Originally, this historically rich landscape was set aside as a reserve in 1848 and named after Sir Charles Augustus Fitzroy, Governor of New South Wales 1846-1851. The development of the Gardens was overseen in 1860 by Deputy Surveyor-General Clement Hodgkinson, with the assistance of James Sinclair, who was appointed head gardener in 1857. Today, the Gardens — entrusted to the care of the City of Melbourne — are one of Melbourne’s principal features, attracting over 2 million visitors annually.
What’s in the Fitzroy Gardens?
Cooks’ Cottage and the Conservatory
The avenues of Fitzroy Gardens are lined with English elms, flowerbeds, expansive lawns, fountains and a creek. There's a children's playground and cultural highlights include Cook’s Cottage; the historically significant Captain Cook’s 1755 family home, relocated from Yorkshire and reassembled in the Gardens in the 1930s. Nearby is a visitor information centre — opened in 1914 — with the Pavillion Cafe attached and the delightful 1930s Conservatory.
The Conservatory is considered the Gardens’ star attraction and currently showcases five floral displays each year. This means that it's in full bloom all year round with an integrated mix of hydrangeas, fuchsias, begonias, cyclamens and calceolarias.
Model Tudor Village and The Fairy Tree
In the centre of the Fitzroy Gardens is a Model Tudor Village, created in the 1940s by a London pensioner, Edgar Wilson, and unveiled by the Right Honourable Lord Mayor of Melbourne, Councillor Sir Raymond Connelly, on 21st May 1948. Wilson created the Village in a recognition of and as thank you for Melbourne’s generosity in sending food to Britain during WWII. The Village is composed of various thatched cottages, a village church, school, hotel, barns, stocks, pump, and is similar to a village of England’s Tudor period.
Next to the Model Village is writer Ola Cohn’s carved Fairies' Tree; a 300-year old stump embellished with fairies, pixies, kangaroos, emus and possums, in the 1930s.
Cohn’s intentions for the tree are described on its plaque:
I have carved in a tree in the Fitzroy Gardens for you, and the fairies, but mostly for the fairies and those who believe in them, for they will understand how necessary it is to have a fairy sanctuary - a place that is sacred and safe as a home should be to all living creatures.
The carvings were done years after the death of the tree and so the preservation of the trunk came into question. In 1977, the trunk was extracted from the ground for chemical treatment and to remove any rot. During this period an immaculately preserved 40 year old mummified brushtail possum was discovered within the trunk. The tree was then remounted on a concrete base to prolong its life.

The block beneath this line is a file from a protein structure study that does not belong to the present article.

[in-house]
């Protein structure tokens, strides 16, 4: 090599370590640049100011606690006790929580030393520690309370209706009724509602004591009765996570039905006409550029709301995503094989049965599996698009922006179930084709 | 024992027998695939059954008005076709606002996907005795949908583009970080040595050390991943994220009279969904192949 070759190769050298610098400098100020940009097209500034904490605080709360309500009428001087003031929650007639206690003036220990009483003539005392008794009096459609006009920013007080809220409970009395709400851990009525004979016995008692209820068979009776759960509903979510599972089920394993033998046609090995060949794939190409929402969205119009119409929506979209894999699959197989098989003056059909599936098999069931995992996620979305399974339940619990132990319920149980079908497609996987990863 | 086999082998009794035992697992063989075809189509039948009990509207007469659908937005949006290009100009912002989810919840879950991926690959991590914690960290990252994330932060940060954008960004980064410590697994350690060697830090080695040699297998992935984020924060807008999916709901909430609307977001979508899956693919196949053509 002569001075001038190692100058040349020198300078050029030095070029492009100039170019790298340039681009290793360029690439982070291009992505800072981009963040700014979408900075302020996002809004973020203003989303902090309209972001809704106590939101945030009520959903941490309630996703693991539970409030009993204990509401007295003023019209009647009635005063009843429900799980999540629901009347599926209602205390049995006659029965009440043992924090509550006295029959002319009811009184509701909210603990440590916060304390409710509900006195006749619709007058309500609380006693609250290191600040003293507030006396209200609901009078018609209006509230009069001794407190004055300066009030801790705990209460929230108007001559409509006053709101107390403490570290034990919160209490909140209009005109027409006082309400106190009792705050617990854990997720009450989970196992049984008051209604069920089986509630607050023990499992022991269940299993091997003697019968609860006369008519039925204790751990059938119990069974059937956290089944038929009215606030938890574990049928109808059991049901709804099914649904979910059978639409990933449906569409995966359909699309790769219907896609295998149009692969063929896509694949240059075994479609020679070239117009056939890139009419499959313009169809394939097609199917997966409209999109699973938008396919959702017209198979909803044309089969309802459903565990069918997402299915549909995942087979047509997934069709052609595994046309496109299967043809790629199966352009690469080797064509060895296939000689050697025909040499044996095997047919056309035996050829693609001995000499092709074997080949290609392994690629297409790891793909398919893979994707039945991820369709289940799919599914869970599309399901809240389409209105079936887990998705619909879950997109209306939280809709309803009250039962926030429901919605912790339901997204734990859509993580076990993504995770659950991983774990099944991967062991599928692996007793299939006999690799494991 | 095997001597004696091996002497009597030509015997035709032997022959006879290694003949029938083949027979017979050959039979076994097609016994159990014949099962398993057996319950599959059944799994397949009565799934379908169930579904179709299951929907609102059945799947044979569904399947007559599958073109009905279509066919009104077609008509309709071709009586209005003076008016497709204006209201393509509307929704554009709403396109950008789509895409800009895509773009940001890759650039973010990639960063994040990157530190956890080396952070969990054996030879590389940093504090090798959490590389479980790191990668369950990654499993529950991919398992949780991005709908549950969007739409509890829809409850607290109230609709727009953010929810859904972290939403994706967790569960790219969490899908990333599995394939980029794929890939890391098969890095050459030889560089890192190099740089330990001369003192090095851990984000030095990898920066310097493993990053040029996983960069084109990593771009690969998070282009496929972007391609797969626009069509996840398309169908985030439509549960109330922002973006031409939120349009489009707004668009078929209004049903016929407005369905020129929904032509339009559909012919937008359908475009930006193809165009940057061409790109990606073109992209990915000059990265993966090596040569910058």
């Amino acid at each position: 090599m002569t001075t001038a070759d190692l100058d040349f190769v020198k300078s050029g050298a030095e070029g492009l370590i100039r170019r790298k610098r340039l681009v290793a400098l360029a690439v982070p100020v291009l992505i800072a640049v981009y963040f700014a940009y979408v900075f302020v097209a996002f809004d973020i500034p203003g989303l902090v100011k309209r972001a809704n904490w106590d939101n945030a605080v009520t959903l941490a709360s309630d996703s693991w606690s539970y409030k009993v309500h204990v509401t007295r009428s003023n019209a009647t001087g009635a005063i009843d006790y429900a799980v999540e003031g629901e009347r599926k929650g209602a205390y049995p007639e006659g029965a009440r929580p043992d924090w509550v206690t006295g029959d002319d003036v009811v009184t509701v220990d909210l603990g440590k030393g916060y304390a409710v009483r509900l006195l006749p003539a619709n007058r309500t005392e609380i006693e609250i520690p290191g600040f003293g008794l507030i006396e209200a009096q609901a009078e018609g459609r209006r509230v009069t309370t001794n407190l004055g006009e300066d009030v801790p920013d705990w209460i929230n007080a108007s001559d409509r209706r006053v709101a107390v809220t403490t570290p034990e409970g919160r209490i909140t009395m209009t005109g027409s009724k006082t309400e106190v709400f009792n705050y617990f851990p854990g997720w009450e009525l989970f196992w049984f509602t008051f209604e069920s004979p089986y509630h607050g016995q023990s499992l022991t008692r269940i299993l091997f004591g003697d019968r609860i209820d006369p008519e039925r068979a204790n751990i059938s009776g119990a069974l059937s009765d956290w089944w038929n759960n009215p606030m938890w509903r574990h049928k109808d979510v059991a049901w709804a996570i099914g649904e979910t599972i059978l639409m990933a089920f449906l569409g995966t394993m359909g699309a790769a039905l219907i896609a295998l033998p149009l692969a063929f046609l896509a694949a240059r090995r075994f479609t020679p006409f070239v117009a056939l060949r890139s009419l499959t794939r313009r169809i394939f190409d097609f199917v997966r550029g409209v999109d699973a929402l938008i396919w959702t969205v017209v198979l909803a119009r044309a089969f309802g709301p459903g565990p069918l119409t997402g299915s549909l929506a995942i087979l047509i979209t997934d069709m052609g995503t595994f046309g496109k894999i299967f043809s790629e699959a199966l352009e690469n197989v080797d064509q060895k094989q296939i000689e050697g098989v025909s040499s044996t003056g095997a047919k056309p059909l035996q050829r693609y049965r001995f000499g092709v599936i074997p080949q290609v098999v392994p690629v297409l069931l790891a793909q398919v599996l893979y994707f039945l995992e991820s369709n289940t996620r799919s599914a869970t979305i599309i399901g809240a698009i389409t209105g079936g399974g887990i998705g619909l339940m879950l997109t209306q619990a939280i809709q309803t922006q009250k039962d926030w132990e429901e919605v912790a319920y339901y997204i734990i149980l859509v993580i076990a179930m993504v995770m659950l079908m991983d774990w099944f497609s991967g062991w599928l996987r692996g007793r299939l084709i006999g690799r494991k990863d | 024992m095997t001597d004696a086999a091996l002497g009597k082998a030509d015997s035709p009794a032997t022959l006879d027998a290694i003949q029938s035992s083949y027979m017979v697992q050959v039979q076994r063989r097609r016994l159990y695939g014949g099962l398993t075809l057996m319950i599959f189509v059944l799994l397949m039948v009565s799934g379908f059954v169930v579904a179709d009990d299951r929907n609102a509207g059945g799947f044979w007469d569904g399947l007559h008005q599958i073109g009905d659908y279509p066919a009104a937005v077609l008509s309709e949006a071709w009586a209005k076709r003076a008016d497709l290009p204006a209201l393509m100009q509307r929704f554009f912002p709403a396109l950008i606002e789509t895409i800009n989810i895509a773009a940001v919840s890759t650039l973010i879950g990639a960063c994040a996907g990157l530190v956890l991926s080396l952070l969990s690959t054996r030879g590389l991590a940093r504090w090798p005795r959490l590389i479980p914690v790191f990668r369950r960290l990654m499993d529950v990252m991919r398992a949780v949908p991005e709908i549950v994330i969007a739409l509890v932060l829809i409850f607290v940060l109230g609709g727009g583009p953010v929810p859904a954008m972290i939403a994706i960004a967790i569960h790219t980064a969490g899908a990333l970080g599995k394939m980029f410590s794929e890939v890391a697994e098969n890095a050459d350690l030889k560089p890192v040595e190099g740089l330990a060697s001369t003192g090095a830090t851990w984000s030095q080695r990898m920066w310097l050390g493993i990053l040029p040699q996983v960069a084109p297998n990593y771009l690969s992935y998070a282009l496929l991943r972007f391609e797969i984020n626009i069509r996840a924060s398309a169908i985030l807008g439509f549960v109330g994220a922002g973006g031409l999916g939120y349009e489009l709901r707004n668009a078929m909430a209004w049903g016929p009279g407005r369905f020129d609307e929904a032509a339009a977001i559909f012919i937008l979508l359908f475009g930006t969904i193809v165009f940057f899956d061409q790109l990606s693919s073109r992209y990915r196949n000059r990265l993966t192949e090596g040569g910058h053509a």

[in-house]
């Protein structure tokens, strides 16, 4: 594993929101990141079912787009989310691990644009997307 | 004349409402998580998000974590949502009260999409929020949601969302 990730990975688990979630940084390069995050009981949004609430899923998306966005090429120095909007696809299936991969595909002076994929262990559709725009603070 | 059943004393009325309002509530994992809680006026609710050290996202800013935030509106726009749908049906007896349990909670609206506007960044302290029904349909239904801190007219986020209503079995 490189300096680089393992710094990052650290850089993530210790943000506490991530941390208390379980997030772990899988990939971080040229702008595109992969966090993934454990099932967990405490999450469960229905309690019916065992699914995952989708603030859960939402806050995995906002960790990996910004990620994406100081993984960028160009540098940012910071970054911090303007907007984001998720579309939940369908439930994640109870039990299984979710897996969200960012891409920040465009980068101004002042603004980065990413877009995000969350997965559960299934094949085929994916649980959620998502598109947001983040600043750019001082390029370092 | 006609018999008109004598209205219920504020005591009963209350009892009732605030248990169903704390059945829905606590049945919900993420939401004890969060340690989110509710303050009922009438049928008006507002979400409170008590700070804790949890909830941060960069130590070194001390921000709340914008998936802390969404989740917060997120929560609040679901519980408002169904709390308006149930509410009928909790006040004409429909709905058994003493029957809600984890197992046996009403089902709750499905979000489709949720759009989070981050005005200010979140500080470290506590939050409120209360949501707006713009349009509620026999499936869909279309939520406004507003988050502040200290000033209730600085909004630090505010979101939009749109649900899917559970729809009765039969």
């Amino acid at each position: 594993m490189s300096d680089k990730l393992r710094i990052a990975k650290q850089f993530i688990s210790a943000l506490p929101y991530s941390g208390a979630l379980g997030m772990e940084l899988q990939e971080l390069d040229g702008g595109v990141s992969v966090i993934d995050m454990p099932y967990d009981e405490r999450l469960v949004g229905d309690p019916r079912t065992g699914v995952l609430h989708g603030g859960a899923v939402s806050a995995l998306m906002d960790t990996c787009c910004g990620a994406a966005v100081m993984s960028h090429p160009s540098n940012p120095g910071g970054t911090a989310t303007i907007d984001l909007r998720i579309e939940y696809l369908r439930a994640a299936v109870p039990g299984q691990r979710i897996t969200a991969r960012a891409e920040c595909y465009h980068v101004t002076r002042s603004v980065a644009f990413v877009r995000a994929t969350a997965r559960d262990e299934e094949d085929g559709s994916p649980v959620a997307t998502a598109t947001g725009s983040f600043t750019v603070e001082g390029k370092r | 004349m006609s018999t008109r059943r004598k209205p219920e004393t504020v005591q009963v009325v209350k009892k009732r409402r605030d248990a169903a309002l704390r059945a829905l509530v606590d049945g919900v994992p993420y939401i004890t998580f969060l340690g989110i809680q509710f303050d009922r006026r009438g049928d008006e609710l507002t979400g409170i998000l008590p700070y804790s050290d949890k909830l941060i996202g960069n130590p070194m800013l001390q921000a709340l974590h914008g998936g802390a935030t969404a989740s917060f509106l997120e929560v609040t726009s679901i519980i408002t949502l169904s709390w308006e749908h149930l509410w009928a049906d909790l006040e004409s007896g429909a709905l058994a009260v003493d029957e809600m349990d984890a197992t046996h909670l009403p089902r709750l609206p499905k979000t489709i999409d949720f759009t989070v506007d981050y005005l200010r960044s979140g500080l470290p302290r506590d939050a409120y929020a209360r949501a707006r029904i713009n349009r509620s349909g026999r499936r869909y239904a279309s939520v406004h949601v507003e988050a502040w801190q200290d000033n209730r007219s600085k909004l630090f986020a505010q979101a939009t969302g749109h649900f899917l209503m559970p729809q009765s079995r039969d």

The Scarred Tree
Between Cooks’ Cottage and the Fairy Tree lies what is known as the Scarred Tree. The tree is registered on the Aboriginal Heritage Register and a plaque at the bottom of the tree partially reads:
The scar on this tree was created when Aboriginal people removed bark to make canoes, shields, food and water containers, string, baby carriers and other items.
Wildlife in the Fitzroy Gardens
Be sure to keep an eye out for a vast array of Wildlife as you venture through the Gardens. There are brushtail and ringtail possums, rainbow lorikeets, ducks and microbats (small insect eating bats). At night they are visited by grey-headed flying foxes (a type of bat that eats nectar and fruit) and owls. The exhibition of Australian wildlife makes the Fitzroy Gardens particularly interesting to international visitors, who wouldn’t normally encounter these animals.
(Another great place in Melbourne to experience Australia's native wildlife, is in the Organ Pipes National Park!)
Fitzroy Gardens’ Heritage Listing
The Fitzroy Gardens are of historical, aesthetic, architectural, scientific (horticultural) and social significance to the State of Victoria. Why is it significant? The Fitzroy Gardens are of historical significance as one of a ring of public reserves around Melbourne established in the nineteenth century to provide respite and relaxation for the city's residents... They are also a reminder of the city's relatively large investment in public gardens, a reflection of 19th century beliefs about the moral and health benefits of green spaces in often dirty, smelly and overcrowded cities.
For those looking for a quiet place to relax, the Gardens are blissfully underused especially on weekends. So you can always find a secluded spot from which to admire the avenues of mature elms and other rare types of flora from the 19th century.
If you find yourselves in need of a calculated retreat amidst Melbourne’s busy cityscape, then step east off Spring Street into Fitzroy Gardens, or colloquially 'Melbourne’s Backyard'. From here you can take a stroll around one of Australia's major Victorian-era landscaped gardens, which attest to Melbourne's claim to the title 'Garden City of Australia'.
Interested in finding more places like this? Why not try one of our Melbourne Scavenger Hunts — work as a team to overcome cryptic riddles and allow yourselves to be swept off the beaten track on a journey to discover all the quirky bars and unusual sites Melbourne has to offer.
Alternatively, please see further information about the Fitzroy Gardens below.